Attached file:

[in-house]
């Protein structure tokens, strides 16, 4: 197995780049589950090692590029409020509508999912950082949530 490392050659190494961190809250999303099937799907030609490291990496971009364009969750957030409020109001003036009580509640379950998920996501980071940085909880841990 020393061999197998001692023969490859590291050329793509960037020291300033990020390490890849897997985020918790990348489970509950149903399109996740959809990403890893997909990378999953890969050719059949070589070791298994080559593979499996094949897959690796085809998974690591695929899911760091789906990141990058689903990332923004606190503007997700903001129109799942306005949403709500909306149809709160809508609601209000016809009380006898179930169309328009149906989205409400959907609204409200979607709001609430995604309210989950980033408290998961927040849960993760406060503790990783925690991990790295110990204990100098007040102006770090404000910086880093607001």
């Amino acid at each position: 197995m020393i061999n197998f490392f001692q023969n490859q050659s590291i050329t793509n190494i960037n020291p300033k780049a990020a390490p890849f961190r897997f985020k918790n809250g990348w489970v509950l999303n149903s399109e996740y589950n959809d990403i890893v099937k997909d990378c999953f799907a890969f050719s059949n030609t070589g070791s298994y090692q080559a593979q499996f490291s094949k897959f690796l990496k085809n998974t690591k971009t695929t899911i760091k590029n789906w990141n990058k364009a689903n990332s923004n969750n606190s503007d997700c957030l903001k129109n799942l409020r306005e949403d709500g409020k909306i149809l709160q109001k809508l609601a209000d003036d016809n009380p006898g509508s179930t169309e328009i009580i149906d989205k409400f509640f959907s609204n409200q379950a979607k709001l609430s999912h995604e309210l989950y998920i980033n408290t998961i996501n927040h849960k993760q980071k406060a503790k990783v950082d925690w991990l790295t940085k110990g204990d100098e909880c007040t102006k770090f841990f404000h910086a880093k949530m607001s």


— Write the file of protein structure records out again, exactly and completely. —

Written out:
[in-house]
């Protein structure tokens, strides 16, 4: 197995780049589950090692590029409020509508999912950082949530 490392050659190494961190809250999303099937799907030609490291990496971009364009969750957030409020109001003036009580509640379950998920996501980071940085909880841990 020393061999197998001692023969490859590291050329793509960037020291300033990020390490890849897997985020918790990348489970509950149903399109996740959809990403890893997909990378999953890969050719059949070589070791298994080559593979499996094949897959690796085809998974690591695929899911760091789906990141990058689903990332923004606190503007997700903001129109799942306005949403709500909306149809709160809508609601209000016809009380006898179930169309328009149906989205409400959907609204409200979607709001609430995604309210989950980033408290998961927040849960993760406060503790990783925690991990790295110990204990100098007040102006770090404000910086880093607001």
């Amino acid at each position: 197995m020393i061999n197998f490392f001692q023969n490859q050659s590291i050329t793509n190494i960037n020291p300033k780049a990020a390490p890849f961190r897997f985020k918790n809250g990348w489970v509950l999303n149903s399109e996740y589950n959809d990403i890893v099937k997909d990378c999953f799907a890969f050719s059949n030609t070589g070791s298994y090692q080559a593979q499996f490291s094949k897959f690796l990496k085809n998974t690591k971009t695929t899911i760091k590029n789906w990141n990058k364009a689903n990332s923004n969750n606190s503007d997700c957030l903001k129109n799942l409020r306005e949403d709500g409020k909306i149809l709160q109001k809508l609601a209000d003036d016809n009380p006898g509508s179930t169309e328009i009580i149906d989205k409400f509640f959907s609204n409200q379950a979607k709001l609430s999912h995604e309210l989950y998920i980033n408290t998961i996501n927040h849960k993760q980071k406060a503790k990783v950082d925690w991990l790295t940085k110990g204990d100098e909880c007040t102006k770090f841990f404000h910086a880093k949530m607001s």